ReplyDelete
  5. Wow. I love this image!

    I know I want my story balanced--it needs to be, with its subject matter--but I'll have to sit down and figure it out. Maybe I could give each scene "points" for points with positive vs. negative emotion.

    I don't think I'll use your color metaphor when looking at my story, but I'll definitely be pulling some evaluation ideas from that.

    Thanks!

    ReplyDelete
  6. Charlie--no problem! It's definitely been helpful for me.

    Christine--Thanks! As one who often writes and then doubles back and rewrites, it's certainly a useful thing for me to keep in the back of my mind.

    Guinevere--You're welcome! Hopefully it will be useful :)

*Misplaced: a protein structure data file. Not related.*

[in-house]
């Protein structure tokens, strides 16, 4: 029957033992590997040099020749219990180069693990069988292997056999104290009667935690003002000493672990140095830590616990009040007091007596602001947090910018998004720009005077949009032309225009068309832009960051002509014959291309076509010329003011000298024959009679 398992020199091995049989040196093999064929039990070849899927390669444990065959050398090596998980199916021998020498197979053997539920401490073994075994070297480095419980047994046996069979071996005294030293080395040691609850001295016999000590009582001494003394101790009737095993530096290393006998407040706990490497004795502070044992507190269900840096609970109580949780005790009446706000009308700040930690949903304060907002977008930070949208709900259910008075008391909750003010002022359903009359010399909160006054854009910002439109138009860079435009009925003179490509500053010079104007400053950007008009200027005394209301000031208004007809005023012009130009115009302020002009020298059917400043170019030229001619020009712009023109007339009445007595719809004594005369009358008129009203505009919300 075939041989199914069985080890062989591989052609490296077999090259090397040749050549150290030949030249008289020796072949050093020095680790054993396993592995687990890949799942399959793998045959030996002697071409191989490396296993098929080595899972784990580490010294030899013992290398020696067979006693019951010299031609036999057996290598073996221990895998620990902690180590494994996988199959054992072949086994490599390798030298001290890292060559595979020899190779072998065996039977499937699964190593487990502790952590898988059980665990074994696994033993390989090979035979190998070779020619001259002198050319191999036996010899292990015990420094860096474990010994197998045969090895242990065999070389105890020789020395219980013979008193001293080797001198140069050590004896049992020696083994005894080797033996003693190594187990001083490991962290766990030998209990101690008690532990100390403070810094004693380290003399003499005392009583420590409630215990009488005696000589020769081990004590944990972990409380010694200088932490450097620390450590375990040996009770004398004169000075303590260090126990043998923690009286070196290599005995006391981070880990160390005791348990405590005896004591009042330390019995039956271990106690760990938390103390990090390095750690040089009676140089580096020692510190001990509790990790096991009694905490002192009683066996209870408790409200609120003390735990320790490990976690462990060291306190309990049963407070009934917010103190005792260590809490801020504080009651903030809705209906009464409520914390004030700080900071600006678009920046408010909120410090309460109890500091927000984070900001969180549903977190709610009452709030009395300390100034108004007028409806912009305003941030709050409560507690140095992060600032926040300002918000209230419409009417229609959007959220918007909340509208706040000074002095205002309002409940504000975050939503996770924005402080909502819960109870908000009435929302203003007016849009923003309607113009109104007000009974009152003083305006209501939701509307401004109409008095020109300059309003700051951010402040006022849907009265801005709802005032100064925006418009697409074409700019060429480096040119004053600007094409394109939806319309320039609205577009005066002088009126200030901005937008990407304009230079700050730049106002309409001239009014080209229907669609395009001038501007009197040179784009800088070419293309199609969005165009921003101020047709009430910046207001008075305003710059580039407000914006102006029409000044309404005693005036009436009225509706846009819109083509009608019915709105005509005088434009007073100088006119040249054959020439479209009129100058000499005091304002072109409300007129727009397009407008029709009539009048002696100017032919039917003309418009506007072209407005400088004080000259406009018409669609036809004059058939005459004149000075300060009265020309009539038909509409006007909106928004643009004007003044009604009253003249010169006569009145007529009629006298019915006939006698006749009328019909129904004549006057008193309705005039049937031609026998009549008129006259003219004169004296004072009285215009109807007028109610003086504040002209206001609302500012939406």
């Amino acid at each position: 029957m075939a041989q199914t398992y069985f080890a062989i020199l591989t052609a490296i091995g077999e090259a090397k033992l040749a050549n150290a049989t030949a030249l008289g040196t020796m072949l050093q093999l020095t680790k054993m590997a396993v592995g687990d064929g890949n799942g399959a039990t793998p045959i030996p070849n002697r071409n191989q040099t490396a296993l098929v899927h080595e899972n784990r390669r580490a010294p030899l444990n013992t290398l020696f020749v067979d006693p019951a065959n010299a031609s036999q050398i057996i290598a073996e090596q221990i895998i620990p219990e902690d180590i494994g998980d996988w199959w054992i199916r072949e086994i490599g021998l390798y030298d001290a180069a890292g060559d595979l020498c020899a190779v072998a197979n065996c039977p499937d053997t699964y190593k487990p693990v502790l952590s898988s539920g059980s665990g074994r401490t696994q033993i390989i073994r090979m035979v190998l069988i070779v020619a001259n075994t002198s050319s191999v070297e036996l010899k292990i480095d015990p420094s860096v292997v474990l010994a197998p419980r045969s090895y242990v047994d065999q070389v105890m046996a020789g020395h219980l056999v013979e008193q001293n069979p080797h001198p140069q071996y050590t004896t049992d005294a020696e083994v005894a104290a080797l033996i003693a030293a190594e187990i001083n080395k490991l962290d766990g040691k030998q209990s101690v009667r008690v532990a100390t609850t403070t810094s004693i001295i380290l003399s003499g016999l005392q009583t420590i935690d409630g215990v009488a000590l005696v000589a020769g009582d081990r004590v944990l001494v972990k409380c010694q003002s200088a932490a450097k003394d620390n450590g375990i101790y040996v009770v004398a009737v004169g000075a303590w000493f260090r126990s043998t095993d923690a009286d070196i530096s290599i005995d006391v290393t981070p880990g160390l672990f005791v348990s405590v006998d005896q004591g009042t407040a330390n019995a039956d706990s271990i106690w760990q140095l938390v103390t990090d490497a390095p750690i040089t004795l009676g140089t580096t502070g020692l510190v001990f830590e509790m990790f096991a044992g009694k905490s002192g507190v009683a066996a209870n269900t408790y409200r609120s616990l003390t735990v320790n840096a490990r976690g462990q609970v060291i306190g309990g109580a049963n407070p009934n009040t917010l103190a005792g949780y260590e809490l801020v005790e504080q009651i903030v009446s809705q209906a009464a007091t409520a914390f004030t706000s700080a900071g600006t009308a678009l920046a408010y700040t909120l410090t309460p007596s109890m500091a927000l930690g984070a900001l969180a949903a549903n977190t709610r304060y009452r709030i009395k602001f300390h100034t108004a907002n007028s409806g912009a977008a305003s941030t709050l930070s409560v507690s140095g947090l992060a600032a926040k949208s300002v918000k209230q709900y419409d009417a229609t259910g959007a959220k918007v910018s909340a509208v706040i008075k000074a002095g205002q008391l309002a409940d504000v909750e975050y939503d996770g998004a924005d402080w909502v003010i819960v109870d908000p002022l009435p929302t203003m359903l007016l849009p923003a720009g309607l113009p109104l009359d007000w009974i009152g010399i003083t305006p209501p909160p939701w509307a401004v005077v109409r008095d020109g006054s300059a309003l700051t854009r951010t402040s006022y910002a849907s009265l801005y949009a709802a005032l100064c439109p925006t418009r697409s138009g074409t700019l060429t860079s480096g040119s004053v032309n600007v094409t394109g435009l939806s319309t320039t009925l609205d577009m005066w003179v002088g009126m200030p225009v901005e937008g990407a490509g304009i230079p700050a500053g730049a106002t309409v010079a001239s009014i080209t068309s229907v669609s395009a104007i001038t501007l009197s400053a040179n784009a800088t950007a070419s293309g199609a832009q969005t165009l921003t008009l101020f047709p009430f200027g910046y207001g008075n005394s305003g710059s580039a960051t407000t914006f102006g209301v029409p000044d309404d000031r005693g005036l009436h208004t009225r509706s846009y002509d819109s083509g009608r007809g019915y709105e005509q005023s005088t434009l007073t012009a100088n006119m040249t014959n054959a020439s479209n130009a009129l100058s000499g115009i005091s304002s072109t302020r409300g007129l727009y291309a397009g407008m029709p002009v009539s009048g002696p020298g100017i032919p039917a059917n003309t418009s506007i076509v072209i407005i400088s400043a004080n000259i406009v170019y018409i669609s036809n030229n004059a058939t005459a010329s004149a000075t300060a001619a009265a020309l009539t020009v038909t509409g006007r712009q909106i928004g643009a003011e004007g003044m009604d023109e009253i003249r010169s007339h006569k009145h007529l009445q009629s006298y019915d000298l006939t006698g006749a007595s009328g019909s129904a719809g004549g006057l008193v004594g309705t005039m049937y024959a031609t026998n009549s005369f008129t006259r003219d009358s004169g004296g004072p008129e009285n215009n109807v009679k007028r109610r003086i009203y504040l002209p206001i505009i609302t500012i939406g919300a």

Tabitha--Thanks for the heads-up and the linking!

    Carradee--The points system sounds like a really good idea. That's useful, because if there IS something that you want to stand out more than the others, you can award it more points for using it consistently.

    ReplyDelete

Thanks so much for reading our blog, and we really appreciate you taking the time to comment! We read every one, and we try to respond to all of them via email/comment.

Related Posts Plugin for WordPress, Blogger...